Carrey speaks out against homophobic bullying

Posted by · 8:51 am · November 11th, 2010

I admit I haven’t yet got round to seeing the fact-inspired, gay-themed comedy “I Love You, Phillip Morris,” despite it having opened in the UK way back in the youthful glory days of March. (US audiences still have to wait another three weeks.) Reaction from my fellow Brit critics was politely tepid, and I largely forgot about the film until Kris’s highly enthusiastic response re-piqued my interest last month.

Whether “Phillip Morris” — in which Jim Carrey plays a closeted con man who falls for his prison cellmate — works or not, its long-delayed (the film bowed at Sundance 2009, remember) US presence is welcome.

In addition to following “The Kids Are All Right” in edging homosexual romance into the mainstream, the film’s publicity run also employs Carrey’s to drive home social messages that, however obvious to most of us, still bear repeating.

In a recent MTV interview, he issued the following statement on the still-tender issue of homophobic bullying:

This is a horrible thing to be bullied, and to feel like an outcast is a terrible thing… It’s just so an old thing, an old antiquated way of thinking that you can’t have anymore. It doesn’t belong in the new paradigm. Every time you look at somebody and think, ‘I don’t like that about that person,’ you just got to know that’s about you… Anybody who bullies anybody for any reason is no friend of mine.

Some of the most valuable people in my life are gay… People that bring magical, amazing gifts and contributions to my life. I would say to kids out there when they’re engaging in these kinds of isolations of people, someday you’re going to want those people in your life. You’re going to need those people in your life, and you’re not going to want that on your conscience.

Nicely done. Video of Carrey’s interview here.




→ 8 Comments Tags: , , | Filed in: Daily

8 responses so far

  • 1 11-11-2010 at 9:21 am

    Drew said...

    There was recently another homophobic attack against someone not far from me in my home town and it is still troubling and disturbing to me. I can’t understand this level of hatred in this century, and much like Guy said, no matter how obvious Carrey’s message is, it is still an importnat one that will always be worth repeating for the sake of anyone who has been, or continues to be harassed or discriminated against.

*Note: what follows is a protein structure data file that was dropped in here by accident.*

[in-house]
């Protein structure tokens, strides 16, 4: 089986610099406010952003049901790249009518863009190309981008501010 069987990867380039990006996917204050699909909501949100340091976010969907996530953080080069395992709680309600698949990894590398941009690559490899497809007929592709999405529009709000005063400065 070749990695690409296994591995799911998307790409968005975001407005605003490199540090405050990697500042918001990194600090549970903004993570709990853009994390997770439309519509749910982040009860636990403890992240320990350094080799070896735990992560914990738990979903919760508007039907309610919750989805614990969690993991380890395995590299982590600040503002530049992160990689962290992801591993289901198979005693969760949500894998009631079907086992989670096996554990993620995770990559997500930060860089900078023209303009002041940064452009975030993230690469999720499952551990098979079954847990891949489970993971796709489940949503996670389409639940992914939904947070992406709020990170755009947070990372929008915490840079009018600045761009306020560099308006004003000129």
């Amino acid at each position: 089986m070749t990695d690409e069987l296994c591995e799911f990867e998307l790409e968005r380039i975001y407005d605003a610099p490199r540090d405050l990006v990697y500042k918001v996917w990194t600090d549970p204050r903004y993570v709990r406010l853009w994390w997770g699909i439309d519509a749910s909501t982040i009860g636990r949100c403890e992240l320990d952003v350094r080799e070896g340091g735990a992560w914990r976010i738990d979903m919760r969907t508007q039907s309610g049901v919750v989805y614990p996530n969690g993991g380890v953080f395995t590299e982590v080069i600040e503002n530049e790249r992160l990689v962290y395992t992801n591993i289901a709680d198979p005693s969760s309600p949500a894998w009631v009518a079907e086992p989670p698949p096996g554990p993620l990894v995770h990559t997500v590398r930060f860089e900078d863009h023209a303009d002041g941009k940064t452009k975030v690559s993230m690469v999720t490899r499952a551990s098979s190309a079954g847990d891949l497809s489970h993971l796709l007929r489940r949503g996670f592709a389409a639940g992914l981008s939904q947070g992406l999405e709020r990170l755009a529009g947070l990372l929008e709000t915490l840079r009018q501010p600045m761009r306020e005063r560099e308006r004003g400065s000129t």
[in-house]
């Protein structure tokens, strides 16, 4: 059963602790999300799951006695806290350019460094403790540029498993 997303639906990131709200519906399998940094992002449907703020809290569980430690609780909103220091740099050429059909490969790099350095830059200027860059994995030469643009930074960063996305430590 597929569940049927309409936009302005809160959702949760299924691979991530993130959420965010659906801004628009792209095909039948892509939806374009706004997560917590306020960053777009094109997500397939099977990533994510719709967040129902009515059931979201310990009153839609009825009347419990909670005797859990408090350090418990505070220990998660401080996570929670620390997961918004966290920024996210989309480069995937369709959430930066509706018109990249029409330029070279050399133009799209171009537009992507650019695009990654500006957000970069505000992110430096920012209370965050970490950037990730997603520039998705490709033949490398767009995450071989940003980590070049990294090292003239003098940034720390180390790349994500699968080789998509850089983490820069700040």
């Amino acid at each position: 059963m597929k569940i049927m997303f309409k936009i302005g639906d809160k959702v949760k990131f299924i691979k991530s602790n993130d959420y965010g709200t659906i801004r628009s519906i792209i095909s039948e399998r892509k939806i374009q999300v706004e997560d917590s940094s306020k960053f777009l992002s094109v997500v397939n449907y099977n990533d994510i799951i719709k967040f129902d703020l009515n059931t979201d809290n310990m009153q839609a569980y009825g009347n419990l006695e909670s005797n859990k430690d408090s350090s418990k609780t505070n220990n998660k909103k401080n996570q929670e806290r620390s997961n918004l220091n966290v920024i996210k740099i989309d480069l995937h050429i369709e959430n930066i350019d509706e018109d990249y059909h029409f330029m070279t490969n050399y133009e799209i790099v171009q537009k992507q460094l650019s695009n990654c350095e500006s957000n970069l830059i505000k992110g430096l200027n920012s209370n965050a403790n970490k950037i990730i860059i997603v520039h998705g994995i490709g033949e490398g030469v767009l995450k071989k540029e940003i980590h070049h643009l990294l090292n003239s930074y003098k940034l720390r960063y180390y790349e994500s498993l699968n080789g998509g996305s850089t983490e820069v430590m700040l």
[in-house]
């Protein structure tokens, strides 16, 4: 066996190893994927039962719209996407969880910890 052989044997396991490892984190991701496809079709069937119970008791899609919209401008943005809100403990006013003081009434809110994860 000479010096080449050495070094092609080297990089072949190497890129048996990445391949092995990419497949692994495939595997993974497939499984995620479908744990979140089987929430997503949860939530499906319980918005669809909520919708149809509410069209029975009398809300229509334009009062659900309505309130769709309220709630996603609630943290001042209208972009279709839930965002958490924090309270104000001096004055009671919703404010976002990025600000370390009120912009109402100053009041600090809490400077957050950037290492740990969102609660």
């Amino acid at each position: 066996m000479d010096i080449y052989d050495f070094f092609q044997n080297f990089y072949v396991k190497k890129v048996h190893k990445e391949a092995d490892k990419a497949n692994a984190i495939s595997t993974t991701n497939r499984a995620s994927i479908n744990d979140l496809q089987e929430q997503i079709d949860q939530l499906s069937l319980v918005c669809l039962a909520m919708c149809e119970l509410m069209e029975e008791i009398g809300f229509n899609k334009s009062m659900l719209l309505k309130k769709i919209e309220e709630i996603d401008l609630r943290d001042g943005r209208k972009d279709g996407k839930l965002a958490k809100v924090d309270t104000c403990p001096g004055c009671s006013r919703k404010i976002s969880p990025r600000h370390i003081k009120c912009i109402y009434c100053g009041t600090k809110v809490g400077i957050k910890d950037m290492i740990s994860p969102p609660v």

• 2 11-11-2010 at 9:28 am

    Keil Shults said...

    It’s ridiculous that a film with this pedigree has been essentially cast aside. Sure, it may come out in the US in a few weeks, but few will even know about it and fewer still will see it. It’s unfortunate, because I recall this being fairly high on my must-see list about a year ago (or more).

  • 3 11-11-2010 at 10:54 am

    Michael said...

    I am a huge supporter of filmmakers/celebrities/TV producers who make it their goal to realistically depict homosexual romance/lifestyle to a mainstream audience. The more normal and matter of fact it is portrayed, the less of a big deal it will seem (which in reality it really shouldn’t be seen as a big deal) and that will hopefully limit the amount of unnecessary hate that is still spread to this day. There are some high quality films/t.v. shows that have been made and/or are being made that address this, but the majority are on the fringe and don’t reach a large enough audience to really matter. I honestly think that a HUGE step would be to create a positive role model on a Disney/Nickelodeon tv show and a big budget action film where the LEAD character was gay and it was treated as incidentally as anything else. I wouldn’t mind cranking up the empowerment every now and then but not going overboard is important – just showing something normal, which the stereotypes that are frequently depicted are anything but. I know that will likely never happen anytime SOON, but the moment it does happen will be the time when things like hate crimes/bullying/discrimination to gay people will be a thing of the past.

  • 4 11-11-2010 at 2:52 pm

    Scott said...

    Just FYI: “Phillip Morris” is a much better film than “The Kids are All Right.”

  • 5 11-11-2010 at 4:41 pm

    Brandi said...

    ^ But they’re two entirely different films.

    Right on, Michael.

  • 6 11-11-2010 at 7:43 pm

    Speaking English said...

    ***This is a horrible thing to be bullied, and to feel like an outcast is a terrible thing… It’s just so an old thing, an old antiquated way of thinking that you can’t have anymore.***

    … WHAT? Did he really speak in this weird broken English, or did the quote somehow get mangled on the way to the page?

  • 7 11-11-2010 at 11:02 pm

    Glenn said...

    I think “so” is meant to be “such”, other than that it makes perfect sense.

  • 8 11-12-2010 at 3:42 am

    Guy Lodge said...

    English: Actually, if you watch the video, his statement is “It’s just so, to me, like an old thing.”